Very occa­sion­al­ly, and only for the briefest of moments each time, Ray allowed him­self to think about what had hap­pened to the rest of the world. Had this hap­pened every­where? Despite his cho­sen voca­tion, think­ing about oth­er peo­ple was not some­thing that came nat­u­ral­ly to him and soon enough he’d con­clud­ed that his most sen­si­ble course of action was to con­tin­ue to focus on his own safe­ty, to sit tight and wait for help. Despite the fact that the elec­tric­i­ty was off and the pres­sure in the taps was becom­ing increas­ing­ly weak, his house remained rel­a­tive­ly com­fort­able and safe. There was a shop just around the cor­ner where he could get food and drink sup­plies, and he still had the car if he need­ed to go any fur­ther afield. It made sense to stay at home. What use would he be to any­one else, any­way? One man to help hun­dreds, pos­si­bly even thou­sands? It would be far more sen­si­ble for him to con­cen­trate on look­ing after him­self. That was, after all, what he was best at.


A strange sense of nor­mal­i­ty grad­u­al­ly over­took Ray. Apart from mak­ing one hur­ried trip to the shop to fetch food ear­ly on Fri­day morn­ing, he remained locked in his home from day­break ’til dusk. He checked on Mar­cia a cou­ple of times but there was no obvi­ous change in her con­di­tion. He man­aged to get a loose dress over her head and shoul­ders, and even­tu­al­ly moved her to the garage to lim­it the noise her end­less stag­ger­ing around upstairs was mak­ing. She was con­stant­ly crash­ing into thing but he didn’t as get annoyed as he had with Shelly Bright. Mar­cia couldn’t help it.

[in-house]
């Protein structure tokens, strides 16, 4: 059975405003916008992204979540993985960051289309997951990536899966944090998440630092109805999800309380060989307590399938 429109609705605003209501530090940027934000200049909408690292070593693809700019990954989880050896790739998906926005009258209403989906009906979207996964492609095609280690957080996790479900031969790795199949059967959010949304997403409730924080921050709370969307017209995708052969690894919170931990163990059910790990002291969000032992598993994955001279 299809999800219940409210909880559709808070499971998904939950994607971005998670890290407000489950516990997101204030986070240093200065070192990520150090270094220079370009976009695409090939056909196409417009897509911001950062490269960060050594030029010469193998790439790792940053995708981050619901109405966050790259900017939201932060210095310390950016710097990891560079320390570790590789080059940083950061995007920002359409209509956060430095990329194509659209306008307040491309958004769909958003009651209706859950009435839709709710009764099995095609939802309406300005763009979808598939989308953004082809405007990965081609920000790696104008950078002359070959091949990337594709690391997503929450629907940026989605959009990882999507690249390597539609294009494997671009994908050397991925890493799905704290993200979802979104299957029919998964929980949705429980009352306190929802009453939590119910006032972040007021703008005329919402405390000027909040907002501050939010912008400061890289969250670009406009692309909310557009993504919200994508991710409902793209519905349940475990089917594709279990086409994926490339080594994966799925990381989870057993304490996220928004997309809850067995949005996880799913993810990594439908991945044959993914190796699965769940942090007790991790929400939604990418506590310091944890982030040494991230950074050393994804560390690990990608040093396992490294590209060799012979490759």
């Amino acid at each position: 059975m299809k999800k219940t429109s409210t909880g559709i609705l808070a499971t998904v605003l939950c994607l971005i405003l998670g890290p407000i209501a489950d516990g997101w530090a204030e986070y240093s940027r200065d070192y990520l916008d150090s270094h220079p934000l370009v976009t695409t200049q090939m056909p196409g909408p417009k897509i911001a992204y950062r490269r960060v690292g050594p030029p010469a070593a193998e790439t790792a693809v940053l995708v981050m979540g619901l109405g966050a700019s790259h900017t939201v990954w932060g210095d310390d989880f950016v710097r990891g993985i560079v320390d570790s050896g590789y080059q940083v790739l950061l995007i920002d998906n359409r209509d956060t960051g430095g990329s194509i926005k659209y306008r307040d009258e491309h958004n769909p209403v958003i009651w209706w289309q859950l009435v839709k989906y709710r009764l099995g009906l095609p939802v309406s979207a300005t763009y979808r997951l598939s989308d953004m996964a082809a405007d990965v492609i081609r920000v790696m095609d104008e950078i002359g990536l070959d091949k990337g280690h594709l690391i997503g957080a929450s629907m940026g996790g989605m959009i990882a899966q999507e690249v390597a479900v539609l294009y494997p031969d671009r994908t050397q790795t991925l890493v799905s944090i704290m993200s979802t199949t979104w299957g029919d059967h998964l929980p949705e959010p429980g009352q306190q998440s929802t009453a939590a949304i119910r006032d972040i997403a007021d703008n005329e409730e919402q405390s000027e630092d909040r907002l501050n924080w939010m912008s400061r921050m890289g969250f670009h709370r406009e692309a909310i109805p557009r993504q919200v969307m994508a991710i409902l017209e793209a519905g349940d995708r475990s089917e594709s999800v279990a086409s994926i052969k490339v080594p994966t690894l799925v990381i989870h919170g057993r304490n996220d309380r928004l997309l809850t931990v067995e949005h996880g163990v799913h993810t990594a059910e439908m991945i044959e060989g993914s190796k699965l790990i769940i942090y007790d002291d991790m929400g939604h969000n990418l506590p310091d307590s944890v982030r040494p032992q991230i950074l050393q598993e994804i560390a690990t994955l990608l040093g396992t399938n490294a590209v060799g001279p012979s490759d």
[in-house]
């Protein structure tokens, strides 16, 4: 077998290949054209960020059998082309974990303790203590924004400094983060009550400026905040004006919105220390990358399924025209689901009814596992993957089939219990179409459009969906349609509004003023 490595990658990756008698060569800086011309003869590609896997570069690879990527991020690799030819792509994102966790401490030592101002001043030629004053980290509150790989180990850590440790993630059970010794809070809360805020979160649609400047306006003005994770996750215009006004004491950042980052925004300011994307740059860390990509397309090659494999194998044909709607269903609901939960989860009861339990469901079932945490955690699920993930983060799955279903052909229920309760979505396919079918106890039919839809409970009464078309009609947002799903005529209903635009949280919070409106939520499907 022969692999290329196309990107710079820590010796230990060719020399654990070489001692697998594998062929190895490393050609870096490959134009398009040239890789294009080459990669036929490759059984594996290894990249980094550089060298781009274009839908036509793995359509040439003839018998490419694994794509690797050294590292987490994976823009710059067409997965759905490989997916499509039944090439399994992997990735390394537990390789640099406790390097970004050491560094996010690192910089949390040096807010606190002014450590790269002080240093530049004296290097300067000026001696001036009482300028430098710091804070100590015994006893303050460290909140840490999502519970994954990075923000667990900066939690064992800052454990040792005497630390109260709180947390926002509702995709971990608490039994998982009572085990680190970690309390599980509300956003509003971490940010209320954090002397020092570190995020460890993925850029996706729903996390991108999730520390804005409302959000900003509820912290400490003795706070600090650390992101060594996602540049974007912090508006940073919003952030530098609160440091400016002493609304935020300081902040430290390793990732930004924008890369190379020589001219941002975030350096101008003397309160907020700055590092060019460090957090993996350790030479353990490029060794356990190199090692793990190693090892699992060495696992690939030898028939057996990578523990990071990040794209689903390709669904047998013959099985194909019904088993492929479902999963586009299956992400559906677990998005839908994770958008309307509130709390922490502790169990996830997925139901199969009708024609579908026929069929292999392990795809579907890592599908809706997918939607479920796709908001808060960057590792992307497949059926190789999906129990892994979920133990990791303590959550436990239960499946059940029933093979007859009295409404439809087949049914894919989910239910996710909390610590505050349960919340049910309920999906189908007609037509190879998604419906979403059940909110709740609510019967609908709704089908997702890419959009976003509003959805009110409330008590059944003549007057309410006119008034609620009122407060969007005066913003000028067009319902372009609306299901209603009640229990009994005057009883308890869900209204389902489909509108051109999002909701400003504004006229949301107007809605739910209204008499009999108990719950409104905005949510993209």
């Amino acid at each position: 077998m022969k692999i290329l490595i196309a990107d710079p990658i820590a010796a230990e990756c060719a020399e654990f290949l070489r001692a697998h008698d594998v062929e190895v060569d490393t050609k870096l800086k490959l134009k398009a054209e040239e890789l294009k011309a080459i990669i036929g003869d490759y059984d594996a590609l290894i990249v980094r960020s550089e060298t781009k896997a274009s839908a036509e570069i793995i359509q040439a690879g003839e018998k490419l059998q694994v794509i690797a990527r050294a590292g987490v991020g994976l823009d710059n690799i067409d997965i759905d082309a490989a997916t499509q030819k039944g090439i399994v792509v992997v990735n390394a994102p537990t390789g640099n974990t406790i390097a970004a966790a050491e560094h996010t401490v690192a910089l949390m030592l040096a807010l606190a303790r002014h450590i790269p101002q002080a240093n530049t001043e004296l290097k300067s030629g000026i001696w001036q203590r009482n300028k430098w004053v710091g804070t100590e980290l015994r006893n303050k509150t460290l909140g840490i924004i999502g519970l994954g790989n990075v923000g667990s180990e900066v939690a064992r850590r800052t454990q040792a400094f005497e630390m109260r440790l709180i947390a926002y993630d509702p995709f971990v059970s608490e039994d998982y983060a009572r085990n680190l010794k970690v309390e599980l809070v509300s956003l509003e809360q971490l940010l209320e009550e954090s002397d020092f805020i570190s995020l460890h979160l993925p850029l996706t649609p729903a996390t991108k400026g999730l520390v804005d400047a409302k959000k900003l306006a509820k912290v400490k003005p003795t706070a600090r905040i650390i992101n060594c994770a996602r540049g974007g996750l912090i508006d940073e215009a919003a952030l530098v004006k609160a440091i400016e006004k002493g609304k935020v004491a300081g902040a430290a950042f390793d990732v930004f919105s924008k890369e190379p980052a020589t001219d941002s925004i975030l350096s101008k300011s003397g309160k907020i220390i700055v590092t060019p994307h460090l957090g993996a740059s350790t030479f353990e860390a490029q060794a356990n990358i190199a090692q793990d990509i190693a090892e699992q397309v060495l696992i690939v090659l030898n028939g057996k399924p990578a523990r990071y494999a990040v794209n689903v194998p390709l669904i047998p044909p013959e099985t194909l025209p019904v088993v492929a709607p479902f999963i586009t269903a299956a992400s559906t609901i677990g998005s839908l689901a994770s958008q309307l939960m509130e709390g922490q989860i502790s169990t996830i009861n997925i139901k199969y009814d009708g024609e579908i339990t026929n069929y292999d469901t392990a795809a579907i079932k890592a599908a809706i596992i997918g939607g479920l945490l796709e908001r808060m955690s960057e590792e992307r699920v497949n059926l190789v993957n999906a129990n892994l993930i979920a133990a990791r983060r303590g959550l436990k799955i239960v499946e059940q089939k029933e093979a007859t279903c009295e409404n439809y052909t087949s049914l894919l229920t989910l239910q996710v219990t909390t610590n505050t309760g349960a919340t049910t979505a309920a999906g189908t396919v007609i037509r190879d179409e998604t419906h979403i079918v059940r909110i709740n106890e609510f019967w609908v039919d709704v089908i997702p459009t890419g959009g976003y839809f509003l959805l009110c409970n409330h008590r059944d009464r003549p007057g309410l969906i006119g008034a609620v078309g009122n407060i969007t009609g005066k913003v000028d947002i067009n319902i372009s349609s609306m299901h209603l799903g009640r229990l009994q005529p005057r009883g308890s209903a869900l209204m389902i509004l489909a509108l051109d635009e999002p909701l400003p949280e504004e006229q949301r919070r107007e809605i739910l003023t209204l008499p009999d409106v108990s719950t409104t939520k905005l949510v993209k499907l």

With lit­tle else to do to occu­py his time, Ray tried to make good the water dam­age to his home, but it was dif­fi­cult to do any­thing with­out any pow­er. He was actu­al­ly relieved the elec­tric­i­ty sup­ply was off. It was safer that way. The light fit­ting in the kitchen was full of water from the over­flow­ing bath. He’d drained as much of it off as he could. By the time the pow­er comes back on, he decid­ed, it’ll prob­a­bly have dried out. He’d have to get some­one to come out and look at the dam­age lat­er. No doubt they’d charge a fortune …